Arriving nearly a decade after Mon Oncle, Playtime continues the adventures of M. Hulot. More than a decade seems to have passed since its predecessor, however. The colorful Paris of Mon Oncle, last seen being slowly chipped away by progress, has now vanished almost entirely.
Playtime takes as its setting an ultra-modern Paris where familiar landmarks appear only as fleeting reflections in the new buildings of glass and steel. Alternating between Hulot and a group of American tourists, Tati exploits the chaos just below the overly ordered surface of this brave new world.
Again moving from one nearly wordless episode to another, Tati sends his alter ego off to make an appointment in a whirring, featureless office complex. He subsequently moves on to an exhibition of new inventions, meets an old friend at an aquarium-like apartment, wreaks havoc in a snooty new restaurant, and, again, almost falls in love.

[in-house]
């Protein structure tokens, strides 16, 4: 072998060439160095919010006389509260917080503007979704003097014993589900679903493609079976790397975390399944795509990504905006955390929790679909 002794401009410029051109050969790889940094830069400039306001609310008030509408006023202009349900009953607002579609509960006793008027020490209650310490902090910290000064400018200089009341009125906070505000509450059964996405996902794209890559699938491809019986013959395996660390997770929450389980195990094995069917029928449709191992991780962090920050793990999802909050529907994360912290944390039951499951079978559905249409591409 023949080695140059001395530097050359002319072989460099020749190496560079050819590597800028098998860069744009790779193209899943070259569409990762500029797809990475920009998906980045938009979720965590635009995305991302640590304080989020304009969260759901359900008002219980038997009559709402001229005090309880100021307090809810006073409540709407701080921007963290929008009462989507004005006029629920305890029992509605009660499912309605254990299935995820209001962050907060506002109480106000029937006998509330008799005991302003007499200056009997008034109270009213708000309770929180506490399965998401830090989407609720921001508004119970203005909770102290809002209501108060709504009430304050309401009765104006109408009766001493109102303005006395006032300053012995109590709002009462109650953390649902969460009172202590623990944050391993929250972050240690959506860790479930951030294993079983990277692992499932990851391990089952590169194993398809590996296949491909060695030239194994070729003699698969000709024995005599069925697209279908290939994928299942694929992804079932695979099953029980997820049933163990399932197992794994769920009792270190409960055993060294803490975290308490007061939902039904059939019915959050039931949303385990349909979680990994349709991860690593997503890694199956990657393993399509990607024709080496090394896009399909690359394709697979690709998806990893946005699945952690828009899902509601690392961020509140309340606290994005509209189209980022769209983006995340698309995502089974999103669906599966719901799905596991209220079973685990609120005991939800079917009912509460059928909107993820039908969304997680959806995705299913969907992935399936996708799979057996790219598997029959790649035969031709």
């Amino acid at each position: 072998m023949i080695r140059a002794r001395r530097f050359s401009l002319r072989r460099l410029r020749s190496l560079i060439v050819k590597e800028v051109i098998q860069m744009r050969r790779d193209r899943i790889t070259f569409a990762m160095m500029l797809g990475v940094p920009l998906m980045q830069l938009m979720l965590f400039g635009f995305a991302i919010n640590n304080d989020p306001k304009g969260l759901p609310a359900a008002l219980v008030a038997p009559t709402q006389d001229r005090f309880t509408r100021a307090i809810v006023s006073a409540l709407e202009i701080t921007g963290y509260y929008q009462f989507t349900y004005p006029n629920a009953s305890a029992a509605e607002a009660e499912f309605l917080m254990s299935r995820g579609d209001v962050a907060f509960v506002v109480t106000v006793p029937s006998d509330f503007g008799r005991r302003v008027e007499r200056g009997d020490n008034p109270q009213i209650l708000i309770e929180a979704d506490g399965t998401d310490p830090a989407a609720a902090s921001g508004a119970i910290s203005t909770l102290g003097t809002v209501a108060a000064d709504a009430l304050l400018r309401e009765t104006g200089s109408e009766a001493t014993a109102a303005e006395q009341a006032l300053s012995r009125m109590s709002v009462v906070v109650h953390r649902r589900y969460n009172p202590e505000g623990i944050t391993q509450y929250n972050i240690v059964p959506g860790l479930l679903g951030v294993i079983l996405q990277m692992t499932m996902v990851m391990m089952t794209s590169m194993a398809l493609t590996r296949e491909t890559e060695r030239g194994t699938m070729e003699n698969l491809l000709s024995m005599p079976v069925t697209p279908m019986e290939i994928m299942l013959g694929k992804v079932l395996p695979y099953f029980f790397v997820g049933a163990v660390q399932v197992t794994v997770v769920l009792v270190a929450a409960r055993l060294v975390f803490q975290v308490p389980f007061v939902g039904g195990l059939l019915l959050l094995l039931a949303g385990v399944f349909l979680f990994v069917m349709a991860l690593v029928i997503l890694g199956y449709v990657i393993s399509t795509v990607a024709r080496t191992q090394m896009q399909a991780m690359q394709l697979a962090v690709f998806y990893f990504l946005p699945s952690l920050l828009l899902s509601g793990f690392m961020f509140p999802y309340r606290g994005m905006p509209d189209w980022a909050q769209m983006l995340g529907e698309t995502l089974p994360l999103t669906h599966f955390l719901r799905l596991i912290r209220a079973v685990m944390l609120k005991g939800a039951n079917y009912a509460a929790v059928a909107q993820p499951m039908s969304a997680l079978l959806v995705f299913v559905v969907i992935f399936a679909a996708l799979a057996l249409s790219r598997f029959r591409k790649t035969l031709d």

The most ambitious and technically complex of the Hulot films, it proved unprofitable and helped usher in the financial difficulties that would plague Tati late in life before later getting the recognition it enjoys today.